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Travel-related infection in European travelers, EuroTravNet 2011.
J Travel Med. 2014 Jul-Aug; 21(4):248-54.JT

Abstract

BACKGROUND

Limited data exist on infectious diseases imported to various locations in Europe, particularly after travel within the continent.

METHODS

To investigate travel-related disease relevant to Europe that is potentially preventable through pre-travel intervention, we analyzed the EuroTravNet database of 5,965 ill travelers reported by 16 centers in "Western" Europe in 2011.

RESULTS

There were 54 cases of vaccine-preventable disease, mostly hepatitis A (n = 16), typhoid fever (n = 11), and measles (n = 8); 6 cases (including 3 measles cases) were associated with travel within "Western" Europe. Malaria was the most commonly diagnosed infection (n = 482, 8.1% of all travel-related morbidity). Among patients with malaria, the military most commonly received pre-travel advice (95%), followed by travelers for missionary, volunteer, research, or aid work (81%) but travelers visiting friends and relatives (VFRs) were least likely to receive pre-travel advice (21%). The vast majority (96%) of malaria patients were resident in "Western" Europe, but over half (56%) were born elsewhere. Other significant causes of morbidity, which could be reduced through advice and behavioral change, include Giardia (n = 221, 3.7%), dengue (n = 146, 2.4%), and schistosomiasis (n = 131, 2.2%). Of 206 (3.5%) travelers with exposure in "Western" Europe, 75% were tourists; the highest burden of disease was acute gastrointestinal infection (35% cases). Travel from "Eastern" Europe (n = 132, 2.2%) was largely associated with migration-related travel (53%); among chronic infectious diseases, tuberculosis was frequently diagnosed (n = 20). Travelers VFRs contributed the largest group of malaria patients (46%), but also had the lowest documented rate of pre-travel health advice in this subset (20%). Overall, 44% of nonimmigrant ill travelers did not receive pre-travel advice.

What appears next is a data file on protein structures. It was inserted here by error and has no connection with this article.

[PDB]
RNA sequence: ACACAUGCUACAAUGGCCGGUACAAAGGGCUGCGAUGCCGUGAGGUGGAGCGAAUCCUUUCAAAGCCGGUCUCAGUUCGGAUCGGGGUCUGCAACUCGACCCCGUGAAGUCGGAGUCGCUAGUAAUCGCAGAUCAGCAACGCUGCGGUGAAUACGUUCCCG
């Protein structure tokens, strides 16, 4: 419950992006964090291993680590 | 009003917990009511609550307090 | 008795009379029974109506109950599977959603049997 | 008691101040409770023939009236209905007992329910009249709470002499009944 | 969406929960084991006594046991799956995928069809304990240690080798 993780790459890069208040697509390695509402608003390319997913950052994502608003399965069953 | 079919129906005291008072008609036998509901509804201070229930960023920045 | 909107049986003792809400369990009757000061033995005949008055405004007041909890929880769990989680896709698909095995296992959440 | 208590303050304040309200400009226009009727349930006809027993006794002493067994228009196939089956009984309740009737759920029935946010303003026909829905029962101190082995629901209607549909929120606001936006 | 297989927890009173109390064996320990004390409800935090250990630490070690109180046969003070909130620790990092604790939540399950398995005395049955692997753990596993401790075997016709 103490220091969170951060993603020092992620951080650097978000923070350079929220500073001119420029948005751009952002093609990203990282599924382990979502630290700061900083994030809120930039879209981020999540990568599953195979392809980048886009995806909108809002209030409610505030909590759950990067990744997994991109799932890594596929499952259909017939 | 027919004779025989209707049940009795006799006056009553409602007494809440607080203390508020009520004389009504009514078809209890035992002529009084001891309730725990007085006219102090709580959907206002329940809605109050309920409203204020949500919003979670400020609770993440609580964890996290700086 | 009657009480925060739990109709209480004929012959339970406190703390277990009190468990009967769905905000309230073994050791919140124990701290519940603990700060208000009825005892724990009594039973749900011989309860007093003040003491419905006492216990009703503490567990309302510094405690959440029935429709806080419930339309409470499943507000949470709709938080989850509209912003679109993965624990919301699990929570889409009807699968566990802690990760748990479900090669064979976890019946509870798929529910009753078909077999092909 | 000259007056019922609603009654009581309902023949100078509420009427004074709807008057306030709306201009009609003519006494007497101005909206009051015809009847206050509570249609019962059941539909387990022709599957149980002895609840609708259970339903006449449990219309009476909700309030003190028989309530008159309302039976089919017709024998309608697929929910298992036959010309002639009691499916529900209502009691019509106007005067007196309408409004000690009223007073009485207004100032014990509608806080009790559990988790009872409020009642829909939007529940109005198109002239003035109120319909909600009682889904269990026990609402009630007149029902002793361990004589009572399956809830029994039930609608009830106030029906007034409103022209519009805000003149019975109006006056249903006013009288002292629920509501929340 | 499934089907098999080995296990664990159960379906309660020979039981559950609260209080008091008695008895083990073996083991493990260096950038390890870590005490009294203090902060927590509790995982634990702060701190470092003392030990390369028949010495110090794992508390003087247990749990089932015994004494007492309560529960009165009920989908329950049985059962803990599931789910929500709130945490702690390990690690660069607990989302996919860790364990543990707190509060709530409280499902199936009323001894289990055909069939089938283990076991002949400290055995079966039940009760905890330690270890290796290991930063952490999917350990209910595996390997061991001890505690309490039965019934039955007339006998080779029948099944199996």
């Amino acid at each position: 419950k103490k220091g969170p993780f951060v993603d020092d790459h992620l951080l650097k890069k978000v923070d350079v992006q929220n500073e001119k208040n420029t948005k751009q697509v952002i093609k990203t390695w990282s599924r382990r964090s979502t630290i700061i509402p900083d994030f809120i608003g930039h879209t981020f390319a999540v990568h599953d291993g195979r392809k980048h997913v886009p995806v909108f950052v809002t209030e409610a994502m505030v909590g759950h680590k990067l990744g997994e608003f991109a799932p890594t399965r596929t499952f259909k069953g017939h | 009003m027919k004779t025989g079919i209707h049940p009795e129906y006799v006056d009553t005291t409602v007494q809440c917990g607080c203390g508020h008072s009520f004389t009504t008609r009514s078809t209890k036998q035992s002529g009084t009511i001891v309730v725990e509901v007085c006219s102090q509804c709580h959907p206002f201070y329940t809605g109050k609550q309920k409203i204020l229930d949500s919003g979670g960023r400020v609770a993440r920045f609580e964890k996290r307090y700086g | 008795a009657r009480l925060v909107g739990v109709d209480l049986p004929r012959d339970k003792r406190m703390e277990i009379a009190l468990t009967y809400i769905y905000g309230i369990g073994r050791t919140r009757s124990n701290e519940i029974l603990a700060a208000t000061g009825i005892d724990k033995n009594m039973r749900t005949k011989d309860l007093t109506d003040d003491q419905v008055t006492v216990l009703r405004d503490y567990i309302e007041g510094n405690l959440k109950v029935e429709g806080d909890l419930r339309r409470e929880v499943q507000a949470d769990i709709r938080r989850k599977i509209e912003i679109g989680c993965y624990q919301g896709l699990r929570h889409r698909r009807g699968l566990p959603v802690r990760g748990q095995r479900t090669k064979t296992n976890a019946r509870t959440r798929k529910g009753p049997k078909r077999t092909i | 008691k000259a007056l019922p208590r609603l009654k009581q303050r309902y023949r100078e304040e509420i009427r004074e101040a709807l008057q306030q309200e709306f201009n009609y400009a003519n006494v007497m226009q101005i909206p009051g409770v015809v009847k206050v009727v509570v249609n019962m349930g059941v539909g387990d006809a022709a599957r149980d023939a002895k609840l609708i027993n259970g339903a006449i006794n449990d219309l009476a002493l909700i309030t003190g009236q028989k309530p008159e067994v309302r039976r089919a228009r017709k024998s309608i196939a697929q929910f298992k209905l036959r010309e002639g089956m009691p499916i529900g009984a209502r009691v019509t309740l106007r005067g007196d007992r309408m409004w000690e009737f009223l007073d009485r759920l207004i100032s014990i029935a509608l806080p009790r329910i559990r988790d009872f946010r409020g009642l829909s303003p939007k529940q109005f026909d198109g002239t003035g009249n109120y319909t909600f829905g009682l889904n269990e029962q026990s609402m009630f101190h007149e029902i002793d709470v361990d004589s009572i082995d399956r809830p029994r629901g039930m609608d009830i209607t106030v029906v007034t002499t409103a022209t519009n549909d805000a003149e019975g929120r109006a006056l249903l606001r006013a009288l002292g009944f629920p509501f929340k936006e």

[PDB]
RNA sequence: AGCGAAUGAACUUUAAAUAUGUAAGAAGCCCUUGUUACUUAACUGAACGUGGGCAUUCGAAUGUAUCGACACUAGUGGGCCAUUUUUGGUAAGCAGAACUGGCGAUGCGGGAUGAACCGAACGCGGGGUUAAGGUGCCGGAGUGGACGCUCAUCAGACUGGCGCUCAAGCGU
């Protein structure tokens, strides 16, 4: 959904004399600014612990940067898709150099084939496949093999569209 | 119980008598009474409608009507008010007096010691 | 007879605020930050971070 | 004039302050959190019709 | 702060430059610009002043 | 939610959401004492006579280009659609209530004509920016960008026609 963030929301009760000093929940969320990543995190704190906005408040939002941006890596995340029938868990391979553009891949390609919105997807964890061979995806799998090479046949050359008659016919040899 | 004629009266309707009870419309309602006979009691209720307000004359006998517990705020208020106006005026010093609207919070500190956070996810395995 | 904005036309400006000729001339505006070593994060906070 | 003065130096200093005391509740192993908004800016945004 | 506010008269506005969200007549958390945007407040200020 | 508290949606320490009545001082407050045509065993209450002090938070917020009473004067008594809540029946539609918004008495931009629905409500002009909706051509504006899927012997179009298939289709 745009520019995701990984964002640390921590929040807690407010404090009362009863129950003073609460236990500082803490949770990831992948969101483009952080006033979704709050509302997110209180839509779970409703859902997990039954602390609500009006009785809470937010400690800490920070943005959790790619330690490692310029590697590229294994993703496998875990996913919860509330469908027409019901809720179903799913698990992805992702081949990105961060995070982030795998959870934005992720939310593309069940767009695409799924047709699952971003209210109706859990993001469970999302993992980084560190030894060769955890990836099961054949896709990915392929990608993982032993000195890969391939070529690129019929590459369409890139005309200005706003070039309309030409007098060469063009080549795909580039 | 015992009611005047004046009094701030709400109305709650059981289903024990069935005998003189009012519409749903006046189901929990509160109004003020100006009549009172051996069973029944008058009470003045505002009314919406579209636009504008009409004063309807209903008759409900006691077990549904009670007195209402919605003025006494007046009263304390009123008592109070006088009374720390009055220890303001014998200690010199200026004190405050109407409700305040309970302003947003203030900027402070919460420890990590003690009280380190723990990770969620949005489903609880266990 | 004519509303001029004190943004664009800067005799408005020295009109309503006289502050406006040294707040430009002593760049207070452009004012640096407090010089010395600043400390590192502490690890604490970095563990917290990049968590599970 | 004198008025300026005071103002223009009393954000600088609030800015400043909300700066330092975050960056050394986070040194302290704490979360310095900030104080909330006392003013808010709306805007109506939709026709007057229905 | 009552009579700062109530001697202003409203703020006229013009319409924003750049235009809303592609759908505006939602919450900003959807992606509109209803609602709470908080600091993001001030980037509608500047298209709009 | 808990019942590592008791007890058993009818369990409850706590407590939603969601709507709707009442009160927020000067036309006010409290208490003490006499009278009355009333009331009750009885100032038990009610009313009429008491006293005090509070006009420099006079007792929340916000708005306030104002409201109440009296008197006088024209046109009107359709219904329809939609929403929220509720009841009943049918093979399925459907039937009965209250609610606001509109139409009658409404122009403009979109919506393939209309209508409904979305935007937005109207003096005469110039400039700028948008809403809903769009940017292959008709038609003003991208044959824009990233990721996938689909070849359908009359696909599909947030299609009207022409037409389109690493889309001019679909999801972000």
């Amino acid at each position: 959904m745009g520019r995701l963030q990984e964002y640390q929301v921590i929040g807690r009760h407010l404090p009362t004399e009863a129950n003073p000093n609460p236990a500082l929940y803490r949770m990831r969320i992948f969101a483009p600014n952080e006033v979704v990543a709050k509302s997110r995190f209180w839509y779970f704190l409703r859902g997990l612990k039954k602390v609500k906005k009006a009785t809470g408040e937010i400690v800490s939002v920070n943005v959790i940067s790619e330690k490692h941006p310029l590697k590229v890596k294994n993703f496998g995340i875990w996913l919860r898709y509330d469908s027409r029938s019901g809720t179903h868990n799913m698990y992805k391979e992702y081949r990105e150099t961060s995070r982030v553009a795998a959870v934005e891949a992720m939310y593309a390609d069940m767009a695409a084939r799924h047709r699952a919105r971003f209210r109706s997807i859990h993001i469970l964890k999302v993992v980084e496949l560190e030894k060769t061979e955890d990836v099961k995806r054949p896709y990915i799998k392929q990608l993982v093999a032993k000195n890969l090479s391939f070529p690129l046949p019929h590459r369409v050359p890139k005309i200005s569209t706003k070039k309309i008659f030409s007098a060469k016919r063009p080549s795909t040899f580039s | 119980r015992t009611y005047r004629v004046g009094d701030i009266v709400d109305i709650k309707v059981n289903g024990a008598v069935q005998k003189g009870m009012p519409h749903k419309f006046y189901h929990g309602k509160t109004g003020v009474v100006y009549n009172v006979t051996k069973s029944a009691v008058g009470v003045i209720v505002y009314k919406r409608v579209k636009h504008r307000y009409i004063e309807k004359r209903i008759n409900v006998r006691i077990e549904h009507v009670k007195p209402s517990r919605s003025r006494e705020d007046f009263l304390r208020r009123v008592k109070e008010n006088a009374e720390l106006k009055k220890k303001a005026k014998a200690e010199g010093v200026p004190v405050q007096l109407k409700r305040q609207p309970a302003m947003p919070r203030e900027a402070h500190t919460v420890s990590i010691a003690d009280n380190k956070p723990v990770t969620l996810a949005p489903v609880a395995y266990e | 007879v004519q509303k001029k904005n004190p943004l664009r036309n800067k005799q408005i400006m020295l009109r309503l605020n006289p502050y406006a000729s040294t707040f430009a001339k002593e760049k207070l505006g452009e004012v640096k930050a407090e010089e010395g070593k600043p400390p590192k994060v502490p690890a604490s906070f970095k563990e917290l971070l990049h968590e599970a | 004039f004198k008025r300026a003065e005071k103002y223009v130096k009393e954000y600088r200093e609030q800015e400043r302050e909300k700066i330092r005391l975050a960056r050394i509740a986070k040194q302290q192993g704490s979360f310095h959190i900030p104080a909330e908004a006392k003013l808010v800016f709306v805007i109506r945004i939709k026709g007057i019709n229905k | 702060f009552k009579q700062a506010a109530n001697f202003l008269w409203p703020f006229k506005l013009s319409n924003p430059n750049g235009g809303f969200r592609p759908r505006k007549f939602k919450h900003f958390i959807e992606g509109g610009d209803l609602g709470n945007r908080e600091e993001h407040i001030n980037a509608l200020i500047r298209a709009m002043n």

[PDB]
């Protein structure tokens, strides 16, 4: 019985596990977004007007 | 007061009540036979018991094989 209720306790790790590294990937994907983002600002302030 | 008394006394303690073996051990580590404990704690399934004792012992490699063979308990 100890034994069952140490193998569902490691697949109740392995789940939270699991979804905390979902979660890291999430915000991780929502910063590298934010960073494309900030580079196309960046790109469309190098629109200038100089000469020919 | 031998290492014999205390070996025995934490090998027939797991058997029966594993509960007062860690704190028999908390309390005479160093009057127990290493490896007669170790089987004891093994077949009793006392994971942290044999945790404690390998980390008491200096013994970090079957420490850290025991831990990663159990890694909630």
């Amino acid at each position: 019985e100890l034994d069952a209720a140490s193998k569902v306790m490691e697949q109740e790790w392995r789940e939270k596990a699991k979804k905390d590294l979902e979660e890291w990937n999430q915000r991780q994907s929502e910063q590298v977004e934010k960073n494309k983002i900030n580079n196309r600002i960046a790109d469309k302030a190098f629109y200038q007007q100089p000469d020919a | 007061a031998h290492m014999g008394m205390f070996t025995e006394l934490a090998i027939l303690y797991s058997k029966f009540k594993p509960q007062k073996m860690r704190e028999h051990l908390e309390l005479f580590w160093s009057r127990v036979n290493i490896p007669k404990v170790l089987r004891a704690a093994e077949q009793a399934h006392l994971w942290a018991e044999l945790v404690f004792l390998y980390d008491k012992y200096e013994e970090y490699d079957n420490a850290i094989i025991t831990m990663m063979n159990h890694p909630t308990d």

CONCLUSION

There is a burden of infectious diseases in travelers attending European health centers that is potentially preventable through comprehensive pre-travel advice, chemoprophylaxis, and vaccination. Targeted interventions for high-risk groups such as travelers VFRs and migration-associated travelers are of particular importance.

Authors+Show Affiliations